Start dump data blocks tsn: 2 file#:3 minblk 1354 maxblk 1354
BH (0xc0f6fe38) file#: 3 rdba: 0x00c0054a (3/1354) class: 256 ba: 0xc013a000
scn: 0x0824.e789f0b4 seq: 0x01 flg: 0x04 tail: 0xf0b40201
xid: 0x0078.01c.000006ba  seq: 0x3c8 cnt: 0x1   irb: 0x1   icl: 0x0   flg: 0x0000
rdba: 0x00c00549
op: C  uba: 0x00c00549.03c8.38


------------ testhost_ora_25106_undo_2.trc ------------
Start dump data blocks tsn: 2 file#:3 minblk 1355 maxblk 1355
BH (0xcef64d80) file#: 3 rdba: 0x00c0054b (3/1355) class: 256 ba: 0xce018000
scn: 0x0824.e789f0b8 seq: 0x02 flg: 0x04 tail: 0xf0b80202
xid: 0x0078.01c.000006ba  seq: 0x3c8 cnt: 0x1   irb: 0x1   icl: 0x0   flg: 0x0000
rdba: 0x00c0054a
op: C  uba: 0x00c0054a.03c8.02


------------ testhost_ora_25106_undo_3.trc ------------
Start dump data blocks tsn: 2 file#:3 minblk 1356 maxblk 1356
BH (0xd2fe5930) file#: 3 rdba: 0x00c0054c (3/1356) class: 256 ba: 0xd2d4c000
scn: 0x0824.e789f0bc seq: 0x02 flg: 0x04 tail: 0xf0bc0202
xid: 0x0078.01c.000006ba  seq: 0x3c8 cnt: 0x1   irb: 0x1   icl: 0x0   flg: 0x0000
rdba: 0x00c0054b
op: C  uba: 0x00c0054b.03c8.02


1. Above output showed that all UNDO blocks are linked with "rdba" field, from last to first
    (0x00c0054c -> 0x00c0054b -> 0x00c0054a).

2. The modified ITL in each Data block is also saved in its UNDO block's field marked with:
    "op: C  uba:". So all modified information in Data block are recorded in Before Image.

UNDO Size


We can make an UNDO test by updating one block many times, and querying an un-modified block in a different session. The purpose is trying to extend UNDO length (Space) to infinitive.

Open one session, update first row 1000 times, without commit:

 begin
   for i in 1..1000 loop
     update test_tab set name = rpad('a', 3000, i) where id = '1';
   end loop;
 end;
 /

Open a second session, read second row:

 select value from v$sysstat where name = 'data blocks consistent reads - undo records applied';
 select count(*) from test_tab t where id = '2';
 select value from v$sysstat where name = 'data blocks consistent reads - undo records applied';

The output:

 7401710432
 1
 7401711432

shows that there are 1000 (7401711432 - 7401710432) "data blocks consistent reads - undo records applied".

Even though the second row is not modified and in a different block, it still needs to apply whole UNDO records to make the CR read:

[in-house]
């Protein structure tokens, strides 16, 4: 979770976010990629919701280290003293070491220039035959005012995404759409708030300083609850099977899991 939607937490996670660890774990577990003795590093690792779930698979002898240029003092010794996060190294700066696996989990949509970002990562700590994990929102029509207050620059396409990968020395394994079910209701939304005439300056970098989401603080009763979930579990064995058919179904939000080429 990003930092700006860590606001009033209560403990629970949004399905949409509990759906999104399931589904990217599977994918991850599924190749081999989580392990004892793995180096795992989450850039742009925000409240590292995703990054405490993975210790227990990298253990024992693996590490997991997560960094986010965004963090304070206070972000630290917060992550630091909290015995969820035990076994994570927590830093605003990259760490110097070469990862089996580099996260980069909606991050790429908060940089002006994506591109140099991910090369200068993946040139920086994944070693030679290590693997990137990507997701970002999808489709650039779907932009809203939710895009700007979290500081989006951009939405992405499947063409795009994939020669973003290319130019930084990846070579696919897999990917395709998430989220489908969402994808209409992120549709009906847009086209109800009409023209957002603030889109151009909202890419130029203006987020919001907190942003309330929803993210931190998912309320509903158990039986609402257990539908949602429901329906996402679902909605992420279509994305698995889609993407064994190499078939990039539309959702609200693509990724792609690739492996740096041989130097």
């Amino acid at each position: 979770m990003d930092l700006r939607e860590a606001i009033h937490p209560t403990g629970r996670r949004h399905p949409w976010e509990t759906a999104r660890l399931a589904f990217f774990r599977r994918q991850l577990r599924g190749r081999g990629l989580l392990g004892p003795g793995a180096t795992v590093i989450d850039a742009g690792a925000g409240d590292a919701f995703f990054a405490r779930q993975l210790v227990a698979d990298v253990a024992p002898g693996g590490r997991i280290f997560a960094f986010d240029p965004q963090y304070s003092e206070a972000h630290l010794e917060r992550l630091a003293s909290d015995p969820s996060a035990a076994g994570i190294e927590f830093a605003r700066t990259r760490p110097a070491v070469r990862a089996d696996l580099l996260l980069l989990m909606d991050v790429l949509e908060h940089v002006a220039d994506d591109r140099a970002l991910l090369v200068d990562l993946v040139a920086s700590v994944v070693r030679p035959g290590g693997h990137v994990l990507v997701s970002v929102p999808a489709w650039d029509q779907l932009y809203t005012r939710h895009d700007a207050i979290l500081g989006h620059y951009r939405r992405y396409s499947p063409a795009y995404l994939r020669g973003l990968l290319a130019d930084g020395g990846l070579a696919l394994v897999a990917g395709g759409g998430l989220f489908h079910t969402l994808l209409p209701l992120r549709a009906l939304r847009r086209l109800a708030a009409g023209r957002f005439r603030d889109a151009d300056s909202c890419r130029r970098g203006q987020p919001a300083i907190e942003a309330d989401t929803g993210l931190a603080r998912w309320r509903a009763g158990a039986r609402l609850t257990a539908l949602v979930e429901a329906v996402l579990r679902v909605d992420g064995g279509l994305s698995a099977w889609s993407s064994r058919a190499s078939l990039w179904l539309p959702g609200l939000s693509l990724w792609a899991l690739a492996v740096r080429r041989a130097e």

(More statistics can be listed by RUNSTATS in Expert Oracle Database Architecture)


UNDO Duration


Another UNDO test is by continuously inserting rows without commit, and querying in a few other sessions. The purpose is trying to extend UNDO duration (Time) to infinitive.

The similar pattern of code could probably be found in some real applications.
(see Test Code 2)

Start the test by:

 exec insert_no_commit_loop(1);
 exec test_select_loop(24);

From time to time, run following query, we could see elapsed_per_exec of select statement is gradually increasing. At beginning, it is some milliseconds, after a few hours, it could reach a couple of minutes.

select executions, disk_reads
      ,rows_processed, round(rows_processed/executions, 2) rows_per_exec
      ,buffer_gets, round(buffer_gets/executions, 2) buffer_per_exec
      ,round(elapsed_time/1e3) elapsed_time, round(elapsed_time/1e3/executions, 2) elapsed_per_exec
      ,v.*
from v$sql v where lower(sql_text) like '%test_tab2%' and v.executions > 0
order by v.executions desc;


Deeper into Buffer Cloning


In the Section: Deeper into Buffer Cloning (Page 244) of  Oracle Performance Firefighting (4th Printing June 2010) there is some text:

The SCN is 12320, which is before our query stated at time 12330. Therefore, we do not apply the undo. If we did apply the undo, our CR buffer would represent a version of block 7,678 at time
12320, which is too early!

Probably even though 12320 is before 12330, we should also apply this undo since it belongs to an opened transaction. In fact, we should reverse all blocks in this un-committed transaction.

Otherwise, the elapsed_per_exec of above select statement would arrive at a fixpoint (might be Nash equilibrium ?).

In Page 242, text: